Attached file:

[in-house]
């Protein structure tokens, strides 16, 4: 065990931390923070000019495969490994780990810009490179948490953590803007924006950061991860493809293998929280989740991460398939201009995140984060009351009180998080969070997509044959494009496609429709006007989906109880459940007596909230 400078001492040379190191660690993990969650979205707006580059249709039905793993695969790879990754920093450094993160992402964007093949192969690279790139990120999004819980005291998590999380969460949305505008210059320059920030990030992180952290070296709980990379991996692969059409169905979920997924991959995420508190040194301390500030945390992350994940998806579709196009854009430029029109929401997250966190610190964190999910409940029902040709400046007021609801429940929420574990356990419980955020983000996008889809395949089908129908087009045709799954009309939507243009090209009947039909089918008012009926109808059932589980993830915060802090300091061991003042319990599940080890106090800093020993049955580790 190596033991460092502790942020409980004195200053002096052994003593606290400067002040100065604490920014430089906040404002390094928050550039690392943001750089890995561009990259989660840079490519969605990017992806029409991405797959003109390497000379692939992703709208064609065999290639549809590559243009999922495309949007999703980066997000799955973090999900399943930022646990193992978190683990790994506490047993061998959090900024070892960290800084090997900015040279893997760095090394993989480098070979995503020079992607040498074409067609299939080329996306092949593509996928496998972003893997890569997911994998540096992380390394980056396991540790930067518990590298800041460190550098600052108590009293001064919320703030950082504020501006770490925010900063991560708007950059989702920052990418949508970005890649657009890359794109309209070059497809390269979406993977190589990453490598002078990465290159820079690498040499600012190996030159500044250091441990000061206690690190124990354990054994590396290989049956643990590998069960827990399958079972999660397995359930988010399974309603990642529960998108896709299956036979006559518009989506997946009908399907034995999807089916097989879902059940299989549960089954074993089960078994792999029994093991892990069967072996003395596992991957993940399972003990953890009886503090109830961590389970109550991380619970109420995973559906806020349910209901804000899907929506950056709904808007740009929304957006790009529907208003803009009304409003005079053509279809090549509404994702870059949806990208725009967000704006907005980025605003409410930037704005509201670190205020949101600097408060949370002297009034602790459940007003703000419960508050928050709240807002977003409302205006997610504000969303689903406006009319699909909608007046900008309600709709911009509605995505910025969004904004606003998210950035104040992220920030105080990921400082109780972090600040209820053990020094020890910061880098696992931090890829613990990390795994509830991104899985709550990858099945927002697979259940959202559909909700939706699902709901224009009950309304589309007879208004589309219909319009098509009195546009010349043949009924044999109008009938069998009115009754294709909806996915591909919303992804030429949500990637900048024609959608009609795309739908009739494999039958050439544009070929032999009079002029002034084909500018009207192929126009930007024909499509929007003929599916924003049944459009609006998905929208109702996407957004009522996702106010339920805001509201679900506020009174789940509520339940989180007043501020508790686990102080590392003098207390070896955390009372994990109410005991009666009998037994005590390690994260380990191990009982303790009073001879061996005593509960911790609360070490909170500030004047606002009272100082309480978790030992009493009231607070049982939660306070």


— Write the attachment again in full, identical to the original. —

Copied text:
[in-house]
């Protein structure tokens, strides 16, 4: 065990931390923070000019495969490994780990810009490179948490953590803007924006950061991860493809293998929280989740991460398939201009995140984060009351009180998080969070997509044959494009496609429709006007989906109880459940007596909230 400078001492040379190191660690993990969650979205707006580059249709039905793993695969790879990754920093450094993160992402964007093949192969690279790139990120999004819980005291998590999380969460949305505008210059320059920030990030992180952290070296709980990379991996692969059409169905979920997924991959995420508190040194301390500030945390992350994940998806579709196009854009430029029109929401997250966190610190964190999910409940029902040709400046007021609801429940929420574990356990419980955020983000996008889809395949089908129908087009045709799954009309939507243009090209009947039909089918008012009926109808059932589980993830915060802090300091061991003042319990599940080890106090800093020993049955580790 190596033991460092502790942020409980004195200053002096052994003593606290400067002040100065604490920014430089906040404002390094928050550039690392943001750089890995561009990259989660840079490519969605990017992806029409991405797959003109390497000379692939992703709208064609065999290639549809590559243009999922495309949007999703980066997000799955973090999900399943930022646990193992978190683990790994506490047993061998959090900024070892960290800084090997900015040279893997760095090394993989480098070979995503020079992607040498074409067609299939080329996306092949593509996928496998972003893997890569997911994998540096992380390394980056396991540790930067518990590298800041460190550098600052108590009293001064919320703030950082504020501006770490925010900063991560708007950059989702920052990418949508970005890649657009890359794109309209070059497809390269979406993977190589990453490598002078990465290159820079690498040499600012190996030159500044250091441990000061206690690190124990354990054994590396290989049956643990590998069960827990399958079972999660397995359930988010399974309603990642529960998108896709299956036979006559518009989506997946009908399907034995999807089916097989879902059940299989549960089954074993089960078994792999029994093991892990069967072996003395596992991957993940399972003990953890009886503090109830961590389970109550991380619970109420995973559906806020349910209901804000899907929506950056709904808007740009929304957006790009529907208003803009009304409003005079053509279809090549509404994702870059949806990208725009967000704006907005980025605003409410930037704005509201670190205020949101600097408060949370002297009034602790459940007003703000419960508050928050709240807002977003409302205006997610504000969303689903406006009319699909909608007046900008309600709709911009509605995505910025969004904004606003998210950035104040992220920030105080990921400082109780972090600040209820053990020094020890910061880098696992931090890829613990990390795994509830991104899985709550990858099945927002697979259940959202559909909700939706699902709901224009009950309304589309007879208004589309219909319009098509009195546009010349043949009924044999109008009938069998009115009754294709909806996915591909919303992804030429949500990637900048024609959608009609795309739908009739494999039958050439544009070929032999009079002029002034084909500018009207192929126009930007024909499509929007003929599916924003049944459009609006998905929208109702996407957004009522996702106010339920805001509201679900506020009174789940509520339940989180007043501020508790686990102080590392003098207390070896955390009372994990109410005991009666009998037994005590390690994260380990191990009982303790009073001879061996005593509960911790609360070490909170500030004047606002009272100082309480978790030992009493009231607070049982939660306070």